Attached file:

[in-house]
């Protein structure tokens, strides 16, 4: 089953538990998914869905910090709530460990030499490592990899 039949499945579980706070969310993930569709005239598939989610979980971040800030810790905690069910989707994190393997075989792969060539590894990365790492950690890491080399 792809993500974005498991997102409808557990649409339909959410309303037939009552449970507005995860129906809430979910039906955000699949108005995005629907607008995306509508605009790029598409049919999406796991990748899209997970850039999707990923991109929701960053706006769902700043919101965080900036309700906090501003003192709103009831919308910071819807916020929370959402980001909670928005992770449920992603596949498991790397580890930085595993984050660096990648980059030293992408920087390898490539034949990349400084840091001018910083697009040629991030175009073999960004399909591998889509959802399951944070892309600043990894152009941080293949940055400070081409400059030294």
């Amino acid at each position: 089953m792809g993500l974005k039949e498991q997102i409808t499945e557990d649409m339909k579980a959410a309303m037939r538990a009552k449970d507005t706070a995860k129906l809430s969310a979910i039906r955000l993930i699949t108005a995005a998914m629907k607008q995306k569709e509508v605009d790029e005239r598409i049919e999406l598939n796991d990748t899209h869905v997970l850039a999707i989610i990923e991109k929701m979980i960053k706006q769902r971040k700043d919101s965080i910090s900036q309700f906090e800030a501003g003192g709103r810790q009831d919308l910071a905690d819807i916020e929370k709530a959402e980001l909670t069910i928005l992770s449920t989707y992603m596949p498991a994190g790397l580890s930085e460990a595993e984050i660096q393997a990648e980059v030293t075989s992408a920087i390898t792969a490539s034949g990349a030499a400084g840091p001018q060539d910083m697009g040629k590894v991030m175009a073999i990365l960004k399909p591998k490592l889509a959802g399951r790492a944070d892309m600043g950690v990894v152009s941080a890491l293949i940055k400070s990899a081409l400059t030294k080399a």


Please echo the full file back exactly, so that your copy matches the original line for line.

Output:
[in-house]
């Protein structure tokens, strides 16, 4: 089953538990998914869905910090709530460990030499490592990899 039949499945579980706070969310993930569709005239598939989610979980971040800030810790905690069910989707994190393997075989792969060539590894990365790492950690890491080399 792809993500974005498991997102409808557990649409339909959410309303037939009552449970507005995860129906809430979910039906955000699949108005995005629907607008995306509508605009790029598409049919999406796991990748899209997970850039999707990923991109929701960053706006769902700043919101965080900036309700906090501003003192709103009831919308910071819807916020929370959402980001909670928005992770449920992603596949498991790397580890930085595993984050660096990648980059030293992408920087390898490539034949990349400084840091001018910083697009040629991030175009073999960004399909591998889509959802399951944070892309600043990894152009941080293949940055400070081409400059030294």
């Amino acid at each position: 089953m792809g993500l974005k039949e498991q997102i409808t499945e557990d649409m339909k579980a959410a309303m037939r538990a009552k449970d507005t706070a995860k129906l809430s969310a979910i039906r955000l993930i699949t108005a995005a998914m629907k607008q995306k569709e509508v605009d790029e005239r598409i049919e999406l598939n796991d990748t899209h869905v997970l850039a999707i989610i990923e991109k929701m979980i960053k706006q769902r971040k700043d919101s965080i910090s900036q309700f906090e800030a501003g003192g709103r810790q009831d919308l910071a905690d819807i916020e929370k709530a959402e980001l909670t069910i928005l992770s449920t989707y992603m596949p498991a994190g790397l580890s930085e460990a595993e984050i660096q393997a990648e980059v030293t075989s992408a920087i390898t792969a490539s034949g990349a030499a400084g840091p001018q060539d910083m697009g040629k590894v991030m175009a073999i990365l960004k399909p591998k490592l889509a959802g399951r790492a944070d892309m600043g950690v990894v152009s941080a890491l293949i940055k400070s990899a081409l400059t030294k080399a």